11. #51
    Join Date
    Dec 2016
    Location
    Raleigh,NC
    I purchased a 2017 house in Raleigh and every single bath tub/shower was installed incorrectly and either creaks or already has cracks. We are in the process right now of replacing the master bathroom one. Expensive as heck. We are turning the garden tub into a stand up shower and we got quotes for $11k and $16k. No joke.

  12. #52
    Join Date
    Feb 2018
    Location
    Durham, NC
    Quote Originally Posted by devil84 View Post
    We did have a couple of leaks under the house, which we caught because the town's fancy meters that send usage data several times a day emailed us to tell us we were over our user-set threshold.
    Yeah, OK, this prompts a rant: Durham actually also had that data for our house. They even admitted they should have sent it to us to alert us of the problem. They didn't. But we know they had the data because we asked for it in our fight to try to get insurance to cover the damage. But the data made the insurance problem worse because, there is a special clause in the insurance policy sold that excepts from coverage any water damage from a problem that was present for "weeks, months, or years" (that's an exact quote). The data clearly showed that this was a slow leak that had been going on for some time without our knowledge, so there was effectively no way to fight the insurance denial. I'd change insurance providers, but after checking, they all have exactly the same clause, because, thanks to our wonderful legislature, it is approved language in North Carolina. Why wouldn't they put that in?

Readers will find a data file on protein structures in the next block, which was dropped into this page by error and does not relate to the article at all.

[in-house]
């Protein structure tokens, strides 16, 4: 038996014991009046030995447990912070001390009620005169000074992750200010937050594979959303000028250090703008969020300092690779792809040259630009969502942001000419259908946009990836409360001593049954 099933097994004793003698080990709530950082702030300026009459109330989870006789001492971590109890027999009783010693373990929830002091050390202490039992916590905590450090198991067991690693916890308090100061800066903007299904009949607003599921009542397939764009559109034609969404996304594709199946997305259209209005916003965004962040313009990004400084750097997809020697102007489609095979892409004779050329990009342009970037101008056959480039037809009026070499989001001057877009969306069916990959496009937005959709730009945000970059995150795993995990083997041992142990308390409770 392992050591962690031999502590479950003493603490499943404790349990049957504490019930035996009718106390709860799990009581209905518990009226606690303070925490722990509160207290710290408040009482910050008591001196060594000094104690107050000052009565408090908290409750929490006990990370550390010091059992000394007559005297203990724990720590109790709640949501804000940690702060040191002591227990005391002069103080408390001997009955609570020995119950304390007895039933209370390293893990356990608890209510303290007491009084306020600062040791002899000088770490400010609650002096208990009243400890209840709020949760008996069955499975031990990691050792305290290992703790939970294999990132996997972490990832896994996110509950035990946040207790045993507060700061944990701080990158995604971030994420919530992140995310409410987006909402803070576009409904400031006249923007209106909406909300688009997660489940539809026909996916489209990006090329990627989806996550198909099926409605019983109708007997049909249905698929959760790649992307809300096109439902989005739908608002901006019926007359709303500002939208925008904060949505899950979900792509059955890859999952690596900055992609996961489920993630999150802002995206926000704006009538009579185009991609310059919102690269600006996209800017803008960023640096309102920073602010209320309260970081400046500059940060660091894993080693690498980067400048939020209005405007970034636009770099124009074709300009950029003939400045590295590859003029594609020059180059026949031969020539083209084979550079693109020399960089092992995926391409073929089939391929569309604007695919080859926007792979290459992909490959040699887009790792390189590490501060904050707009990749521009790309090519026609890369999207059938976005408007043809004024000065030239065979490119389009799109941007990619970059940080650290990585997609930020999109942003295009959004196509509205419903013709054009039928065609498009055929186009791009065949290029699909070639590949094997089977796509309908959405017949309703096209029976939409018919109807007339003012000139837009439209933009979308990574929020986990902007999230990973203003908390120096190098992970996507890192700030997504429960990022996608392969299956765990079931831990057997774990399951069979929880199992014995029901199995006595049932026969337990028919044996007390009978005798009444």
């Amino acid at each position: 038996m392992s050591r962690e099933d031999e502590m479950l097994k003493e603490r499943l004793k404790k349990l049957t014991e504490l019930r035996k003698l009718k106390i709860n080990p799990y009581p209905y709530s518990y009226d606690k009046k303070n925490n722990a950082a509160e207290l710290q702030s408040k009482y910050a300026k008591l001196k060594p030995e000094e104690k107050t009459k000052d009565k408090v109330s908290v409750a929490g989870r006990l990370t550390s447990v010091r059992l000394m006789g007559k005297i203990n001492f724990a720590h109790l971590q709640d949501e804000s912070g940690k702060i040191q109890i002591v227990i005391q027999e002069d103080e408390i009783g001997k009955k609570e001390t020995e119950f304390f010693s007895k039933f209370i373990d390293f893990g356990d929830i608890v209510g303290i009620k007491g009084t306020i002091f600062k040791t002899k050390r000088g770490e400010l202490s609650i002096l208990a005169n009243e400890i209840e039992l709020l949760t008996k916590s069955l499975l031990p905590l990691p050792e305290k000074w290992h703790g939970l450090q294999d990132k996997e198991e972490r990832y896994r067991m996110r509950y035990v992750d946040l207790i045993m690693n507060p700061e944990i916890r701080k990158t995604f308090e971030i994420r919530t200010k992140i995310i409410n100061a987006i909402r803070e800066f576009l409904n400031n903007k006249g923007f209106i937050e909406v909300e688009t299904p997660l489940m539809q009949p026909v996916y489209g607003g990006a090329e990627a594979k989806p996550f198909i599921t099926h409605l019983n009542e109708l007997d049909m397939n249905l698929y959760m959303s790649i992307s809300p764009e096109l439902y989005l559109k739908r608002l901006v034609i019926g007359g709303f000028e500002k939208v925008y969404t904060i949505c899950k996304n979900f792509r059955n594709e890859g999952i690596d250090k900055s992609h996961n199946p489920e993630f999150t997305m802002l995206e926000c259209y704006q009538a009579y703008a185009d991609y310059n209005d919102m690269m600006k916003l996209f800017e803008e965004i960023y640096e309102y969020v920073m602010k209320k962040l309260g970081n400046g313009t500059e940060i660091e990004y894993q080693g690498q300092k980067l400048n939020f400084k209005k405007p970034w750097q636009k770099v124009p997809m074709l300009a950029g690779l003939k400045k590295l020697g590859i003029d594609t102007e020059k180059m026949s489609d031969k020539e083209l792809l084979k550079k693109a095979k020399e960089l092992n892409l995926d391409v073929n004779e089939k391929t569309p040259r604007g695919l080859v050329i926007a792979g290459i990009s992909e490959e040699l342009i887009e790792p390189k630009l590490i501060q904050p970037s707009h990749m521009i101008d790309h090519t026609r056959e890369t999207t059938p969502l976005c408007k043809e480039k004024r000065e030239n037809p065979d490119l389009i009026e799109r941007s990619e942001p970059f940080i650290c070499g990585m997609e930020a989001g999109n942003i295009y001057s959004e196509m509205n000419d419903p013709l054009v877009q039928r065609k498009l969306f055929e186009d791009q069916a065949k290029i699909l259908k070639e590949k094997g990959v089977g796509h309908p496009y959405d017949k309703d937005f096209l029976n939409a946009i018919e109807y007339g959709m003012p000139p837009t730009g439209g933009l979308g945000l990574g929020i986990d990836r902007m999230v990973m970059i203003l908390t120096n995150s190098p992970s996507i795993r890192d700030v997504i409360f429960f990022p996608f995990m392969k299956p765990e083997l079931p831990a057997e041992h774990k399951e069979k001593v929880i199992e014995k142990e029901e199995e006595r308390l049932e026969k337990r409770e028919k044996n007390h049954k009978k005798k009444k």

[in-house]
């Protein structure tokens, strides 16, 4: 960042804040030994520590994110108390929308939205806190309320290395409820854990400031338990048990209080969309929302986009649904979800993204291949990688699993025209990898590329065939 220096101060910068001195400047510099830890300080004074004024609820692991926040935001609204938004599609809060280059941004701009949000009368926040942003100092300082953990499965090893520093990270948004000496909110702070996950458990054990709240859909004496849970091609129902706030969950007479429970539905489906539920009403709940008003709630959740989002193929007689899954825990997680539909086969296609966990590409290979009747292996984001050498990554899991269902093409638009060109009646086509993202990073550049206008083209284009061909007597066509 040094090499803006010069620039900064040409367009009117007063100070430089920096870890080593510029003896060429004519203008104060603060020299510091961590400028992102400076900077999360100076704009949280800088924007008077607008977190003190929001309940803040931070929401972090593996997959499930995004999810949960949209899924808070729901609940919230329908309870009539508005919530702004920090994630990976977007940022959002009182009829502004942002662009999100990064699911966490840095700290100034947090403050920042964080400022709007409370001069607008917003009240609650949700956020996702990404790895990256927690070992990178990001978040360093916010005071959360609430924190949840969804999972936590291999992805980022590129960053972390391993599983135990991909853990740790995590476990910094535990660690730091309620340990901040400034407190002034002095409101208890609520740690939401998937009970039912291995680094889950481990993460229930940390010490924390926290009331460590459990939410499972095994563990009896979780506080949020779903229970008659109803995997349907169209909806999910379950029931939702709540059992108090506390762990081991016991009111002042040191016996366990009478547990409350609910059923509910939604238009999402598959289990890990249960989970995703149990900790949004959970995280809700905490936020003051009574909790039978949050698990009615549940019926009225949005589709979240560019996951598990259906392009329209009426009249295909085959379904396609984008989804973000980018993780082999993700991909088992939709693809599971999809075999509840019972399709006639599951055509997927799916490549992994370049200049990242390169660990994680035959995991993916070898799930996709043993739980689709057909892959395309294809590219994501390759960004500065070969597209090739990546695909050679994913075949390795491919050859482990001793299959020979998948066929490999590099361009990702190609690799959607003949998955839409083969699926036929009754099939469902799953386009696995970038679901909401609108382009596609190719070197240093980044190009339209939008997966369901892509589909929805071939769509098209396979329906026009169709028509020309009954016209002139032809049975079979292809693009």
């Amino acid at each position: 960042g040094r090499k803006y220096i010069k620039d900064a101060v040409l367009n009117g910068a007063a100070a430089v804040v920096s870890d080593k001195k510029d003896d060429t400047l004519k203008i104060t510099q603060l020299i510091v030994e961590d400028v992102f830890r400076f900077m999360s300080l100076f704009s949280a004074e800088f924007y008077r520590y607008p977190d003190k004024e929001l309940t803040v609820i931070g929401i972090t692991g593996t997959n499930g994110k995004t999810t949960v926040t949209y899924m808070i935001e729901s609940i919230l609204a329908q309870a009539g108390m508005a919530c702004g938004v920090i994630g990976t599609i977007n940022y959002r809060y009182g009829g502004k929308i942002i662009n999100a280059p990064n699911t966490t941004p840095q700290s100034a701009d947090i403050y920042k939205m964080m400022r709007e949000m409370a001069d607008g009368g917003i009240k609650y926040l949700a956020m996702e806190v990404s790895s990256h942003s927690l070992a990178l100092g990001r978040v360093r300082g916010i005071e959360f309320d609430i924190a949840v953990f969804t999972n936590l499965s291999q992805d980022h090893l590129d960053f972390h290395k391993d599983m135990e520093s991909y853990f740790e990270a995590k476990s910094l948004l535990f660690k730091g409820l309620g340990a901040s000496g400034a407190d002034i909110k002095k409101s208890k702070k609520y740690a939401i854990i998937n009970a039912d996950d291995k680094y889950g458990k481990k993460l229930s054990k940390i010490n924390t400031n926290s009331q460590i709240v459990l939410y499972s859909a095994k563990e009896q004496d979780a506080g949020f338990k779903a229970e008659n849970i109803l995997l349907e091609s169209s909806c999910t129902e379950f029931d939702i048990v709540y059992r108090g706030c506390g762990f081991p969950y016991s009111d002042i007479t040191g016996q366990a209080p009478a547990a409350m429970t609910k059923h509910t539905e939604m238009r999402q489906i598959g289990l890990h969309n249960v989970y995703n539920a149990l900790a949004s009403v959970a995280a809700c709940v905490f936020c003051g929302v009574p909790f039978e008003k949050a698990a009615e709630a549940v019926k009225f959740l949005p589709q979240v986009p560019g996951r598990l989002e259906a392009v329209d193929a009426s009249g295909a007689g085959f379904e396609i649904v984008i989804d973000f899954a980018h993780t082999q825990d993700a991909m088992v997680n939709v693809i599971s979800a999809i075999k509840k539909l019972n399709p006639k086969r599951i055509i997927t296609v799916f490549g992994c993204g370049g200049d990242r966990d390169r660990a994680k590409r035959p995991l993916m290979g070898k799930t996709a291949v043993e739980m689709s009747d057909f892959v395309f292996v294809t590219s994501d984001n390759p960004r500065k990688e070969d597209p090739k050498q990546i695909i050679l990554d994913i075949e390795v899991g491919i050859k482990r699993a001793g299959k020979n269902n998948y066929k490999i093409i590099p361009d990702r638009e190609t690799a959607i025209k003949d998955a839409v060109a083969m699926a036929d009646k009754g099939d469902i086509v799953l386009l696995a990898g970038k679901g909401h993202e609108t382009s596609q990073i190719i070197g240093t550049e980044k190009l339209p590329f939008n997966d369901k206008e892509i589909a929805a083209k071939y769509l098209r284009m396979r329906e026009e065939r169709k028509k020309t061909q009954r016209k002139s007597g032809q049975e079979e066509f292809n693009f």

OK, I'm done ranting now. But for anyone in NC, be sure you do routine checks for water damage throughout your house every so often, and rigorously repair anything that could even possibly cause a leak.

  13. #53
    Join Date
    Feb 2007
    Location
    Raleigh, NC
    Quote Originally Posted by Phredd3 View Post
    Yeah, OK, this prompts a rant: Durham actually also had that data for our house. They even admitted they should have sent it to us to alert us of the problem. They didn't. But we know they had the data because we asked for it in our fight to try to get insurance to cover the damage. But the data made the insurance problem worse because, there is a special clause in the insurance policy sold that excepts from coverage any water damage from a problem that was present for "weeks, months, or years" (that's an exact quote). The data clearly showed that this was a slow leak that had been going on for some time without our knowledge, so there was effectively no way to fight the insurance denial. I'd change insurance providers, but after checking, they all have exactly the same clause, because, thanks to our wonderful legislature, it is approved language in North Carolina. Why wouldn't they put that in?